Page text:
"FORTIES!" I exclaimed, when I first clicked on this BBC article about flat-sharing in your 40s - itself prompted by the latest and final series of Peep Show.
I'm still coming to terms with the fact I house-share in my thirties, for crying out loud. (Which I actually do as a result, frequently). I don't wish to have this sentence extended.
As I trudge home this is my time to think (I never listen to music when I gad about, due to fear of being knocked down by a vehicle, and remembering the times I've been embarrassed trying and failing to grab the attention of a friend in the distance in earphones). I sometimes ponder what my friends might be up to. Probably heading home to a hot meal and hot sex, I resentfully surmise, thinking of the mold and notes which await me.
But at least I'm not one of the many rough sleepers on the streets of Brighton & Hove, a problem you only need to walk about with your eyes open to see.
Excusing that awkward juxtaposition for a moment, troublesomely I often find that conversation is expected of me when I arrive home. Not from the two tenants I rarely see (one, having lived there for over a month, I haven't yet met), or the one who's rarely there, but the one who bounds out of her room when she hears the front door go, like a puppy welcoming its owner. If I were to drape myself in a t-shirt emblazoned with 'INTROVERT' you can bet her only response would be to talk over it.
I know all her problems. She knows none of mine.
I hardly earn enough to afford a place of my own in B&H. Nor do I wish to leave this permissive paradise. I also got so tired of needing extension sheets for the address bits of DBS checks when job-hunting I swore not to move again unless I won the lottery or met a man, both of which seem to have an equal chance of happening. Might help if I bought a lottery ticket once in a while, I suppose.
When I daydream about parting with half my salary to live in a grotty bedsit where at least I'd be able to wash up without forcing conversation about my day and listening to the health problems of others, while wanting to escape so I can give my back a rest from the pain of standing while I'm trapped talking, I sometimes trawl the 'room for rent' sections of the sites too.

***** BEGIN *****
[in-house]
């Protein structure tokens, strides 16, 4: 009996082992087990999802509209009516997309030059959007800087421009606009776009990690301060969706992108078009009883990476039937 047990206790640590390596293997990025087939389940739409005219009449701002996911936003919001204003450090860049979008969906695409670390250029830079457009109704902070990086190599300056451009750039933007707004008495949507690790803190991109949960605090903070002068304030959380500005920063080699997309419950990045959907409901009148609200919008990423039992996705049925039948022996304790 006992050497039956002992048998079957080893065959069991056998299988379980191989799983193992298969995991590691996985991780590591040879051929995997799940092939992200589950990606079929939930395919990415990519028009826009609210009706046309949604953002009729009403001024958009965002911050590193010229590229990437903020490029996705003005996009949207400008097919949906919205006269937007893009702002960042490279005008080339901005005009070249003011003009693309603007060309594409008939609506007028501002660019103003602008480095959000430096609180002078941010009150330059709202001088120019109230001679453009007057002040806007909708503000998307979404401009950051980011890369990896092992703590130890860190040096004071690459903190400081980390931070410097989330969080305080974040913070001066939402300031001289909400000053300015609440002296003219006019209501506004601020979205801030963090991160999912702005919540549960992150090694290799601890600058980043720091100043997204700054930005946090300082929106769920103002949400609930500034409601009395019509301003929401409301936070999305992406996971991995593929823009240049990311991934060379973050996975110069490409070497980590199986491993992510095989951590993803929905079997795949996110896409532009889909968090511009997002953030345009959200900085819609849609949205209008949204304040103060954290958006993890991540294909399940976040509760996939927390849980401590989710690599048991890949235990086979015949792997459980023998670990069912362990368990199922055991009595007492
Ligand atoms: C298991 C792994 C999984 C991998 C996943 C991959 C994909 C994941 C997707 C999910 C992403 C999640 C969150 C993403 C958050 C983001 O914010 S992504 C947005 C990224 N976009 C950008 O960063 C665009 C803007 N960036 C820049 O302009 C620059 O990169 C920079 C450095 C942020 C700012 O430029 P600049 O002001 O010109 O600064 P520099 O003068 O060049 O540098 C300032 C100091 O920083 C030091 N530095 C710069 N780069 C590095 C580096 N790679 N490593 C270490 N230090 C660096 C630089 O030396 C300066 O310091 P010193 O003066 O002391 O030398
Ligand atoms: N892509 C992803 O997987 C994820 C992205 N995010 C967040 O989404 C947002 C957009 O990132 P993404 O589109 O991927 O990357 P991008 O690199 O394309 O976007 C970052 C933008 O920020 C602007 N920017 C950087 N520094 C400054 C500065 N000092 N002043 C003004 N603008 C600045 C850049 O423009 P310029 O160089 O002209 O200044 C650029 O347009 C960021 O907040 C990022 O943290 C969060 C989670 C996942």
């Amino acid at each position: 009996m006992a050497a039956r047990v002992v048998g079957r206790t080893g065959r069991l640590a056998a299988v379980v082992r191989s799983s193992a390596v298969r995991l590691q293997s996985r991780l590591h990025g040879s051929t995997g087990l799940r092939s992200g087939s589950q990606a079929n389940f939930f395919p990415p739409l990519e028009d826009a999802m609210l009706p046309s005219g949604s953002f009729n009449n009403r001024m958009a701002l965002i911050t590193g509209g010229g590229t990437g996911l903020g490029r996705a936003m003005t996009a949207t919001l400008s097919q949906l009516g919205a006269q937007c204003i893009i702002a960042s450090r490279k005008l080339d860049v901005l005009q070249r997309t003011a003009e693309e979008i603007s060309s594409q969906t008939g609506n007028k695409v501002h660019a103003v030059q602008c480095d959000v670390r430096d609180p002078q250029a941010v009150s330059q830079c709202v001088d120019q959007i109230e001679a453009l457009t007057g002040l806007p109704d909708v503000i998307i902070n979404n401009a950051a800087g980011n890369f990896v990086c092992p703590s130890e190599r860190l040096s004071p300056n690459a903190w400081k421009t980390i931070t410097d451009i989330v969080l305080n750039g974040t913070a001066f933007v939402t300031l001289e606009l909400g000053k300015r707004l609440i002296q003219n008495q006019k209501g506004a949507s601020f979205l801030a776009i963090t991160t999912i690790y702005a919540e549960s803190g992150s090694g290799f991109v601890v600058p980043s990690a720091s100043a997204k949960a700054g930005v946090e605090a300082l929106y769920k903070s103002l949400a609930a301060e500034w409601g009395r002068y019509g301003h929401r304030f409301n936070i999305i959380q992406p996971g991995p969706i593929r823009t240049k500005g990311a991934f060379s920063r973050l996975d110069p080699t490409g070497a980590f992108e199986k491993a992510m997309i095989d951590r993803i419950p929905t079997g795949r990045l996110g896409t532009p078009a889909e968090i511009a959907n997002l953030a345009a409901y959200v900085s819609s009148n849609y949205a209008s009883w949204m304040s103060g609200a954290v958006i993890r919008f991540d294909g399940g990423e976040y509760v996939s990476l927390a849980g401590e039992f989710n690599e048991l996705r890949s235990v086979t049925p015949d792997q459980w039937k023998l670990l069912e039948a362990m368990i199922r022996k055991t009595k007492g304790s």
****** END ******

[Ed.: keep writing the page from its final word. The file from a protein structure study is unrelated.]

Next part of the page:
"We don't want someone who sits in their room all the time..."
Why ever not?!
"I'm a language student who loves baking and Mary is a philosophy teacher who likes to paint. Finn(this is B&H after all) is an accountant who's sadly moving to Scotland/getting married and that's why we need to replace the best housemate ever with YOU! We all enjoy a drop of wine and cook together at least 3x a week. It's not a party house, but Mary sometimes gets her sitar out and we all enjoy a rousing rendition of 'Kumbaya' around the fan heater while munching on vegan nibblets from Taj. We have a cleaning rota - it's worked wonders so far!"
This all sounds absolutely horrendous. I only clicked on this to see a picture of the room, where I'd be spending most of my time, which you have not provided as you deigned it more appropriate to include pictures of bonsai trees. Go away.
What we need is a house-sharing site, or at least a sub-category on one of the existing ones, for people who wish to be left in peace. People happy in their own company. There could be an option for stating how much interaction, if any, you imagine yourself requiring on a daily basis, with one of them slidey things.
I also got to thinking (I do a lot of walking) that perhaps the housing crisis is a government initiative to get people to put in longer hours at work so they can avoid the people they're forced to share a roof with.
She types, as she gets set to leave the office at 10pm.